I am not interested in making common cause with non-Christians in my disapproval of the celebration of homosexual desires or acts. The reason is that truly Christian disapproval of sin is rooted in, sustained by, and aimed at spectacular realities for which non-Christians have no taste.
But homosexual desires are also unlike other sins. Paul calls them “dishonorable passions” because they involve “[exchanging] natural relations for those that are contrary to nature” (Romans 1:26). Homosexual desires are different because of the way they contradict what nature teaches. I think this may be seen most clearly if we reflect on the question, What is the moral significance of the emotion of revulsion at the act of sodomy?
I’m using the word sodomy not as equivalent to homosexuality, but as emblematic of the kinds of practices involved in homosexual relations — in this case, a man’s insertion of the organ through which life is meant to enter a woman, into the organ through which waste is meant to leave a man.
There is a natural fitness in revulsion at sodomy. In sexual relations, the penis was not made for the anus. It was made for the vagina. In sodomy, the distortion of that natural use is so flagrant as not to be a mere diversion of the male sex organ from its natural use, but a perversion of it. Revulsion is the emotional counterpart to that linguistic reality.
The natural fitness of revulsion at sodomy corresponds to our visceral reaction at the cowardly man, the callous mother, and the dehumanized miser. It is fitting to feel a visceral aversion to these distortions of natural good. To look on such detestable manhood and such repugnant motherhood and such dehumanizing greed, and feel neutral, is not a sign of moral health. Neither is indifference to sodomy, or its celebration.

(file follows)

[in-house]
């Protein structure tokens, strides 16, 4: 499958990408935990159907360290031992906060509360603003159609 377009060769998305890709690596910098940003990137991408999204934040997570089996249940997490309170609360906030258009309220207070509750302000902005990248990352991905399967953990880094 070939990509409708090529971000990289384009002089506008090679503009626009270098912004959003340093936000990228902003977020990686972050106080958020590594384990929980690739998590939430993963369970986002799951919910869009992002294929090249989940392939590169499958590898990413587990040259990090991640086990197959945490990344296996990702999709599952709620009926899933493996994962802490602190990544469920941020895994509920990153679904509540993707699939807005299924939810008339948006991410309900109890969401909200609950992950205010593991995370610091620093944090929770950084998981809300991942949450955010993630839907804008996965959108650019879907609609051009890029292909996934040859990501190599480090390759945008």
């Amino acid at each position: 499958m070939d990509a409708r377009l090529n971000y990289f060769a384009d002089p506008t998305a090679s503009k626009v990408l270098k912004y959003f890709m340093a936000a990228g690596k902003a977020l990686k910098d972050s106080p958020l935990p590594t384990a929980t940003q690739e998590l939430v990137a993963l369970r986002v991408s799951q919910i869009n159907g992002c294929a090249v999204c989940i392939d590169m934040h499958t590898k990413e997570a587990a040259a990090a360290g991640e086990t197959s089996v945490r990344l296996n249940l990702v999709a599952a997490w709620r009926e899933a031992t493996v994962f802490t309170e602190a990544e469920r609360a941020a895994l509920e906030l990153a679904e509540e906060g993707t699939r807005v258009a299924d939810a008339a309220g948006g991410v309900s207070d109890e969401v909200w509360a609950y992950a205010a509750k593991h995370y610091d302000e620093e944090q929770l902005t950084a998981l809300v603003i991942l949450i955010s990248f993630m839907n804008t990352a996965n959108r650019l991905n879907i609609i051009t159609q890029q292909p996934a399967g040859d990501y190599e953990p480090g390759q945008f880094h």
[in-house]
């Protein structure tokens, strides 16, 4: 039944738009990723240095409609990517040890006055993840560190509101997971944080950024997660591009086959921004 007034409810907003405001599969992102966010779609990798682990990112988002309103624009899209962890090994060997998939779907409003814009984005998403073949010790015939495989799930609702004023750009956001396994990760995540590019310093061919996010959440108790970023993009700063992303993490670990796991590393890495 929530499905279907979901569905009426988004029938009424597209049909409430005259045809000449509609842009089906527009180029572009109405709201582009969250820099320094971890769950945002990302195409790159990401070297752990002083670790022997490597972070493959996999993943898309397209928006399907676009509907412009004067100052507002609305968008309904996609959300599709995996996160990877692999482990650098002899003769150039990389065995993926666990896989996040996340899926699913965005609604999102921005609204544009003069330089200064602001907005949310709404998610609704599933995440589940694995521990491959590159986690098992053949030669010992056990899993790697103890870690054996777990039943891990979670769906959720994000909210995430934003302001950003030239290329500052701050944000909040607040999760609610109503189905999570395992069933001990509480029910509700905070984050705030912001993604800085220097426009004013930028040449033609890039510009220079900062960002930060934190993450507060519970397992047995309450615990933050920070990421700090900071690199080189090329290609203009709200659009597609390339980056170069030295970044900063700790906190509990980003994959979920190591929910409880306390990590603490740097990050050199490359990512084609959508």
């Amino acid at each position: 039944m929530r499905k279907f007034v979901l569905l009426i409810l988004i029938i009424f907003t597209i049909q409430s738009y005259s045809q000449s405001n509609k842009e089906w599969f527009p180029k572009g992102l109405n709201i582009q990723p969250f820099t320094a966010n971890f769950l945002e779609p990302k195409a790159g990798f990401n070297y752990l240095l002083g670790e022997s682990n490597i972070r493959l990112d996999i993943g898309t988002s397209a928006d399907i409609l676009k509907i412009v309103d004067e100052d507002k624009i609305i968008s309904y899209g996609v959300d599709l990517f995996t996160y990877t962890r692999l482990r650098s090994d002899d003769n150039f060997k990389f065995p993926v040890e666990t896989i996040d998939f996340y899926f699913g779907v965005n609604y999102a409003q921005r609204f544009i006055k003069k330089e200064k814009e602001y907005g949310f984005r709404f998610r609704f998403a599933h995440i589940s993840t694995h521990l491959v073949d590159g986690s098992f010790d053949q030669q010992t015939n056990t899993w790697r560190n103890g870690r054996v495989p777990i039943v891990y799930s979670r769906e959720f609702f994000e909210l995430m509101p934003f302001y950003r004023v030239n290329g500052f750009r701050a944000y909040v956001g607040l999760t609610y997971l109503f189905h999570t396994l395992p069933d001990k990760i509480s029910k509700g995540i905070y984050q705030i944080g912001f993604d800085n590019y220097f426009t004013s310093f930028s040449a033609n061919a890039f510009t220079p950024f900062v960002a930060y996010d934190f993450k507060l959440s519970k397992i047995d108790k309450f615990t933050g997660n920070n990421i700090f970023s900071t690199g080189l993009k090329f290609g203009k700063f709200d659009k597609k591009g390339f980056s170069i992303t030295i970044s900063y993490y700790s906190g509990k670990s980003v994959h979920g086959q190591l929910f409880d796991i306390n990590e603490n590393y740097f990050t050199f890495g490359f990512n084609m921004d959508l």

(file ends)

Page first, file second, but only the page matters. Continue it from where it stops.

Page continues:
We disapprove of homosexuality to the glory of God by assessing right and wrong by his word. We disapprove to the glory of God by honoring the way he designed the natural sexual functions of the human body. We disapprove to the glory of God by standing ever ready with eagerness to forgive as he mercifully forgave us. We disapprove to the glory of God by longing and praying for the everlasting good and Christ-exalting joy of all those whose desires and practices we disapprove of. We disapprove to the glory of God by being willing to sacrifice for others to show that God himself is a greater reward than all self-exaltation or vengeance.
— John Piper, Desiring God, Not Cock, A Peculiar Disapproval of Gay Pride, June 22, 2021
Bruce Gerencser, 64, lives in rural Northwest Ohio with his wife of 43 years. He and his wife have six grown children and thirteen grandchildren. Bruce pastored Evangelical churches for twenty-five years in Ohio, Texas, and Michigan. Bruce left the ministry in 2005, and in 2008 he left Christianity. Bruce is now a humanist and an atheist.
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